A “Patriotic” Education Study Abroad Program in Viet Nam: God Bless America, Right or Wrong!

PatEdSealThis is an essay I felt compelled to write about a US American study abroad program to Viet Nam that reinforces and indeed celebrates US nationalism.  It is a textbook example of how not to structure such a program. 

The country of Viet Nam is but a sideshow, a prop that enables students and veterans to waltz hand in hand down a very bloody memory lane and learn nothing, at least nothing that resembles historical truth. 

There was one last year and another one that started earlier this week.  As I mentioned in the postscript, C of O liked the 2017 Viet Nam program so much that it organized a fourth trip to Viet Nam this from 9-22 December 2018.   Since they’re running out of veterans who are alive, yet alone able to make the long trip to Viet Nam, what’s next, Patriotic Education Travel Programs to Afghanistan and Iraq? 

Here’s an excerpt that may whet your appetite to read the article in its entirety.

Patriotic Education as Misnomer

A cursory reading of the program information and the “tour blog” reveals that it would be more accurate to call it the “Nationalistic Education Program.”  The distinction between patriotism and nationalism, while quite elementary and accessible in any dictionary, is lost on most US Americans, including those with advanced degrees and obviously the leaders of C of O. Patriotism is defined simply as “love for or devotion to one’s country”.  In contrast, nationalism is defined as loyalty and devotion to a nation; especially a sense of national consciousness exalting one nation above all others and placing primary emphasis on promotion of its culture and interests as opposed to those of other nations or supranational groups.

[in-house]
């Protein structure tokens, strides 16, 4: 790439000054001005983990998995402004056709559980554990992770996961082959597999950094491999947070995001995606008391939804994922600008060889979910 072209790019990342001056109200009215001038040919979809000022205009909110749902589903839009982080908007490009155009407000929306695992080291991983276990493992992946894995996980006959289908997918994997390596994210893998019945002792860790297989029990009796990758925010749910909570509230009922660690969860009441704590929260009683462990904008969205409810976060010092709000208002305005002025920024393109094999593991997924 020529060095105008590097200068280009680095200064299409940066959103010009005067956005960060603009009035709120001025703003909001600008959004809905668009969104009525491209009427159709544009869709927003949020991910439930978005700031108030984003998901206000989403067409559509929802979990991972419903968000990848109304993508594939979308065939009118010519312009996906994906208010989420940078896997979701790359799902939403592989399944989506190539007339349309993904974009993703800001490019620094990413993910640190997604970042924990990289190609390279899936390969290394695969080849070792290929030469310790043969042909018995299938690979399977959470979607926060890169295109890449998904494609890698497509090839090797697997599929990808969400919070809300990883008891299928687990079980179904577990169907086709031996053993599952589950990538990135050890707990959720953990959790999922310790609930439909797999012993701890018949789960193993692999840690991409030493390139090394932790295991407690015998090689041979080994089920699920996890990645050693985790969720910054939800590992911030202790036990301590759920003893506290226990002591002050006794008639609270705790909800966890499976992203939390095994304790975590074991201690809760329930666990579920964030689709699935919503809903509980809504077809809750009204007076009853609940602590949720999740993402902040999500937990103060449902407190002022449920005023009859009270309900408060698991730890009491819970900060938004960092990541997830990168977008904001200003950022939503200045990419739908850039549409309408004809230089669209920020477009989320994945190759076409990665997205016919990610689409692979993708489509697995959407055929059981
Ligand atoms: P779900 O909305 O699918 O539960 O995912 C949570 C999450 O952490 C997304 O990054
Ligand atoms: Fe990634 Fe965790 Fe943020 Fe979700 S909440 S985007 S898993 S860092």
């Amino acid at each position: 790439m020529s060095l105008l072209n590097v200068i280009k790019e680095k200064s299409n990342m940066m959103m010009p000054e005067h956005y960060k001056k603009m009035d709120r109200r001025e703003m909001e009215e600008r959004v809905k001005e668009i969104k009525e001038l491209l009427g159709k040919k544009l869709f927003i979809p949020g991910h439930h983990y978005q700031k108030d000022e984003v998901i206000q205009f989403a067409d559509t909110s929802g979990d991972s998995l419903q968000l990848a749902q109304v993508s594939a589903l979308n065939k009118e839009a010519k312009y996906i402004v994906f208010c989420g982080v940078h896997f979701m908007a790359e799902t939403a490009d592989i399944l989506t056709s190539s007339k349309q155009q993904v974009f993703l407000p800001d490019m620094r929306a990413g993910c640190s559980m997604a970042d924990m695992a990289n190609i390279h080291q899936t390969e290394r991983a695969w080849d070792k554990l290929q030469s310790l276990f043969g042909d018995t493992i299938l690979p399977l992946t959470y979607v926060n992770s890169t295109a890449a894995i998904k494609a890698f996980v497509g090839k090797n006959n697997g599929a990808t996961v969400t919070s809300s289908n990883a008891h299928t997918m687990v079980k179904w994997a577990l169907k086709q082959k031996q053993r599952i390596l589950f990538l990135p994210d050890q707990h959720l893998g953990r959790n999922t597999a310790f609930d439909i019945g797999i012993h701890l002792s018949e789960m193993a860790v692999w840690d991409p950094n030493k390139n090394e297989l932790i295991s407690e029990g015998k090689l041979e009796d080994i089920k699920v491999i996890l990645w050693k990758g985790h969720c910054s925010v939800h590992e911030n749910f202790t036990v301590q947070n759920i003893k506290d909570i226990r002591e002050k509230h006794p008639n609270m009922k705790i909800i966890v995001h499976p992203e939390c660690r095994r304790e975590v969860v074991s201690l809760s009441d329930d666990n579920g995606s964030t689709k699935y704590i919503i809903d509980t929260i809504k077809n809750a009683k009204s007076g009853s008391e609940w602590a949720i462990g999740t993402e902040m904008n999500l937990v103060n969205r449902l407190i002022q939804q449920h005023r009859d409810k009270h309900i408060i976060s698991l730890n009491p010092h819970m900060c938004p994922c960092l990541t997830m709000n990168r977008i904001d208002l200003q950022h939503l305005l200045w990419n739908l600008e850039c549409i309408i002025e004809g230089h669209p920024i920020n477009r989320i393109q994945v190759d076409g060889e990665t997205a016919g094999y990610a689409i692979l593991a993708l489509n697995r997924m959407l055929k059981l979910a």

As with most US evangelical Christians, there are close ties to US nationalism. Why?  Because both are about a sense of group identification, exaltation, and superiority.  If you’re an evangelical Christian, you have found salvation and are “saved.”  The rest of us are doomed to eternal damnation.